The staring contest lasted 14 seconds before Amanda de Cadenet, best known for interviewing bold women with boldfaced names, broke the silence with “I can’t take it anymore!” She was delivering instruction in an interview technique: It is sometimes important to keep quiet, and even to stare down one’s interview subject, in the hope that the stare-ee will try to fill the silence with her truth.
It can be uncomfortable to be on the receiving end of that silence, as Ms. de Cadenet herself knows. She was exposed to scrutiny at an early age. As she chronicles in her new book, “It’s Messy,” she was a teenage runaway who got into drugs and was pregnant at 19, with her daughter Atlanta Noo de Cadenet Taylor, by her first husband, John Taylor of Duran Duran.
In her televised series, “The Conversation,” Ms. de Cadenet, 45, has interviewed women such as Hillary Clinton, Ivanka Trump, Issa Rae and Lady Gaga. “One of the big adjustments was to learn to listen,” she said of becoming an effective interviewer.
In our talking-head, Twitter-finger culture, learning to listen, engage and observe are valuable skills, whether you are a journalist, employer or friend.
Here are some tips and tricks that Ms. de Cadenet said she has gleaned along the way.
How to tell if someone is lying
Two words: body language. Ms. de Cadenet said she learned how to read body language as a means of survival as a 15-year-old when she was in a juvenile detention center. ”You can sense whether someone is retreating from you: They look away, they cross their arms, they’ll shift their focus, they will turn their body away,” she said. Also, pay attention to their eyes. “When I was interviewing Hillary Clinton, I knew when I’d ask her something that she wasn’t going to give me the complete truth because she would break eye contact with me.”
How to have a hard conversation
Call out the pink elephant in the room. In Ms. de Cadenet’s book, she outlines a conversation she had with a friend who confessed to her that she was sleeping with a married man. To have a difficult talk, Ms. de Cadenet starts by acknowledging the awkwardness. “Just say, ‘This really uncomfortable for both of us. This is not a conversation I want to have. And I know you don’t. But I think we have to talk about this,’” she said.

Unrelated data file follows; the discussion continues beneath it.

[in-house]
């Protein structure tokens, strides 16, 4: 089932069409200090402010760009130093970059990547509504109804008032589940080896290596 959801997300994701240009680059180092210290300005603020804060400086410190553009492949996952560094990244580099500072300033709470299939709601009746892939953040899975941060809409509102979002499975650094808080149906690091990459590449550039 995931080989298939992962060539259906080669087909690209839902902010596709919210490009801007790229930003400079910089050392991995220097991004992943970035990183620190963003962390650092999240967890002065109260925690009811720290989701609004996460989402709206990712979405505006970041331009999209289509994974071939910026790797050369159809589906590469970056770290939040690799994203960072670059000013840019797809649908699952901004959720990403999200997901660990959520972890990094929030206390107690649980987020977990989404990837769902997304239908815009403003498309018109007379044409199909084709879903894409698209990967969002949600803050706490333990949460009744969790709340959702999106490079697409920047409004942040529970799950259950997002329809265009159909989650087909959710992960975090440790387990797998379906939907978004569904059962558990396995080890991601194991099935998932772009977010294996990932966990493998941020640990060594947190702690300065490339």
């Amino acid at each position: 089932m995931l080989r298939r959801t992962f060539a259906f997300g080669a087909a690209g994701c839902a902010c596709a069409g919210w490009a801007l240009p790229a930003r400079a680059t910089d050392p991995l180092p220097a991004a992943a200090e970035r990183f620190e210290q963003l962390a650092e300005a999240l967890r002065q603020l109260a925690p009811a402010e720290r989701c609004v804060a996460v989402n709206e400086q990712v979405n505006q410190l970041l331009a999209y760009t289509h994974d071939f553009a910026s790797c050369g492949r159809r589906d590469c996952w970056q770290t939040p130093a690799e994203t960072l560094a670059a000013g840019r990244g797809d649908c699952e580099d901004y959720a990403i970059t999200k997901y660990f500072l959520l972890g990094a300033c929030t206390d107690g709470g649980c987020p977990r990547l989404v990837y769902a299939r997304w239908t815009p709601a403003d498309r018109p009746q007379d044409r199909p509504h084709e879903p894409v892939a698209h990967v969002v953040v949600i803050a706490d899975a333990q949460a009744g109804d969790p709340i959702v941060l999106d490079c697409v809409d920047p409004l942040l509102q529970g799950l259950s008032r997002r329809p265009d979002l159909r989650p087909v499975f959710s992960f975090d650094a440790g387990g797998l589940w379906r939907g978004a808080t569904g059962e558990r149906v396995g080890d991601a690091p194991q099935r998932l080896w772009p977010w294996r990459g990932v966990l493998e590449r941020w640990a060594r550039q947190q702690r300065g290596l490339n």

How to create that safe space
Be trustworthy. “You have to be someone that when your friends tell you something, they don’t hear it back from other people.” Also, be willing to share your own feelings. “I’ve been privileged to be able to be a part of some of my girlfriends’ lives at their breaking points,” said Ms. de Cadenet, who was friends with Gwyneth Paltrow when she “uncoupled” from Chris Martin, as well as with Amber Heard when she accused Johnny Depp of domestic violence. “And they will be in the trenches with you at some point. Over time, that creates safety.”
How do you know how much to share about yourself?
Consider the impact. Ms. de Cadenet has had her life blasted on the British tabloids since she was a teenager, and she does not advocate oversharing, especially on social media. “I think we are in major T.M.I. culture right now,” she said. “I share personal things about myself in the context of my interviews and in ‘It’s Messy’ — but that’s 20 percent of my life. There is another 80 percent that hasn’t been talked about, or it’s not all the information. It’s enough that I needed to illustrate that story.”
How to know when to have a conversation
Research and know the facts. For some parents, talking about pornography with their children at a young age seems inappropriate. But Ms. de Cadenet knows that young people come across, and search for, pornography at extremely young ages. She has spoken to her 10-year-old children about pornography, she said. “Other parents would be like, ‘Oh, that is way too young,’ but what I know from my research is: It isn’t too young.”
How to deal with small talk
Just take a hard pass. “Just get rid of it immediately,” she said. “Do not sit down with that person again. I hate small talk! I can’t do it.”
How to reach out to someone in a crisis
Keep putting your hand out, and need nothing back. “I had one girlfriend recently who had a monumental loss in her life, and I just sent her texts every day every day that just said, ‘I love you,’ or I sent her a heart emoji,” she said. “And I don’t expect a response.”
How do you get people to share their most vulnerable self?
“What would you tell your 14-year-old self?” is the question that Ms. de Cadenet has found connects people to their most vulnerable and genuine self. She said the age of 14 is a transitional age between girlhood and womanhood, a time that often evokes tears and emotions.
How do you empower women in a professional setting?
Be willing to not be liked. “It’s not about being liked. It’s about your idea being heard,” said Ms. de Cadenet, who was recently in a scenario in which a group full of men kept talking over and she had to ask them to stop. “That didn’t go down very well. Do they like me? No. Do I care? No. Was I heard? Yes.”